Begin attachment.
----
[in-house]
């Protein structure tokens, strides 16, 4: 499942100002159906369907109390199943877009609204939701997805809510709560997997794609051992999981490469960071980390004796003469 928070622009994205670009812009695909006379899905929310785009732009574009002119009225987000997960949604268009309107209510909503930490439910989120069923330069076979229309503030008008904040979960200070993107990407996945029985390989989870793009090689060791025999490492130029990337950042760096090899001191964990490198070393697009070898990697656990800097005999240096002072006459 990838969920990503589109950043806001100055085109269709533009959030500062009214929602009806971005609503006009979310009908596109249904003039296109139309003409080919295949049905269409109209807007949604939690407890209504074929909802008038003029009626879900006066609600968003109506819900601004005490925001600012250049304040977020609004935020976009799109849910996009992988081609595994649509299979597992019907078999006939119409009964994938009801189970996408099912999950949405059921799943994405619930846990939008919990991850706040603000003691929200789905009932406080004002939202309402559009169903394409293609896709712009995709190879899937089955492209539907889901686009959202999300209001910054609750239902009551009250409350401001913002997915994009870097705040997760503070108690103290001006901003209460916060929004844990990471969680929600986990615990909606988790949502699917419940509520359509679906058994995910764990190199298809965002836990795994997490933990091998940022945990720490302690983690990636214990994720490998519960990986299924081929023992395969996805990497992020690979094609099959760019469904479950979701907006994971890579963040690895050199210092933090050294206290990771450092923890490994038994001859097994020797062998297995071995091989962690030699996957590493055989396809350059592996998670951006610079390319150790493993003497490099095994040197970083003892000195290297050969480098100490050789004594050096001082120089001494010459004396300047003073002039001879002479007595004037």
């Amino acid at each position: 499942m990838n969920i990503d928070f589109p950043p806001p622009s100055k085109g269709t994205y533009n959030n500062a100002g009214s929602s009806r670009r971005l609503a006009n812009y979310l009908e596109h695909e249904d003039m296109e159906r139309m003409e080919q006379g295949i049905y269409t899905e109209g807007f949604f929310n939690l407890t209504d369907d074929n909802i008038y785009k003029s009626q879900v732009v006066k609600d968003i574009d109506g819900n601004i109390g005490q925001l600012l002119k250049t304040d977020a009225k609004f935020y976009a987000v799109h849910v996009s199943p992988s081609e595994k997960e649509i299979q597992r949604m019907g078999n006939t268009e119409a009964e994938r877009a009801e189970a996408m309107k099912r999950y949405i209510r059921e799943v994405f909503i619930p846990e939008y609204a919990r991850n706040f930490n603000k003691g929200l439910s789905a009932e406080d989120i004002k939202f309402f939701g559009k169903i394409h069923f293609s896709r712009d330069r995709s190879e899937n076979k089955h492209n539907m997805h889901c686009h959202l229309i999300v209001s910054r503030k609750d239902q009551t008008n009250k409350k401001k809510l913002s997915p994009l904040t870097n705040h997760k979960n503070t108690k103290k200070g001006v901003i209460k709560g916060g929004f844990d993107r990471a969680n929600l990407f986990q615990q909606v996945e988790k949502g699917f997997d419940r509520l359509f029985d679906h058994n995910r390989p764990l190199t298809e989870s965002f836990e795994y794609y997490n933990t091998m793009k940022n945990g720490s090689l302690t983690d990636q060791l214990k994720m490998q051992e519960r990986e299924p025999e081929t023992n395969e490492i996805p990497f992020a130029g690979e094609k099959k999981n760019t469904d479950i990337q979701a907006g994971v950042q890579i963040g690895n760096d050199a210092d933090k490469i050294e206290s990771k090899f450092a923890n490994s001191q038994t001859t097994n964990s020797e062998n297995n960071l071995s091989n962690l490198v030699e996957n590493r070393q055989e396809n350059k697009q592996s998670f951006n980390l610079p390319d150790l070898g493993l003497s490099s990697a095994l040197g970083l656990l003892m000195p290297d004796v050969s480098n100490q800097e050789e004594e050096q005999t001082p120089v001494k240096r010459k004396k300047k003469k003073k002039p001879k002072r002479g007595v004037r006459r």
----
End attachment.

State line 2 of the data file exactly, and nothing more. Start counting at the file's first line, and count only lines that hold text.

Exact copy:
């Protein structure tokens, strides 16, 4: 499942100002159906369907109390199943877009609204939701997805809510709560997997794609051992999981490469960071980390004796003469 928070622009994205670009812009695909006379899905929310785009732009574009002119009225987000997960949604268009309107209510909503930490439910989120069923330069076979229309503030008008904040979960200070993107990407996945029985390989989870793009090689060791025999490492130029990337950042760096090899001191964990490198070393697009070898990697656990800097005999240096002072006459 990838969920990503589109950043806001100055085109269709533009959030500062009214929602009806971005609503006009979310009908596109249904003039296109139309003409080919295949049905269409109209807007949604939690407890209504074929909802008038003029009626879900006066609600968003109506819900601004005490925001600012250049304040977020609004935020976009799109849910996009992988081609595994649509299979597992019907078999006939119409009964994938009801189970996408099912999950949405059921799943994405619930846990939008919990991850706040603000003691929200789905009932406080004002939202309402559009169903394409293609896709712009995709190879899937089955492209539907889901686009959202999300209001910054609750239902009551009250409350401001913002997915994009870097705040997760503070108690103290001006901003209460916060929004844990990471969680929600986990615990909606988790949502699917419940509520359509679906058994995910764990190199298809965002836990795994997490933990091998940022945990720490302690983690990636214990994720490998519960990986299924081929023992395969996805990497992020690979094609099959760019469904479950979701907006994971890579963040690895050199210092933090050294206290990771450092923890490994038994001859097994020797062998297995071995091989962690030699996957590493055989396809350059592996998670951006610079390319150790493993003497490099095994040197970083003892000195290297050969480098100490050789004594050096001082120089001494010459004396300047003073002039001879002479007595004037």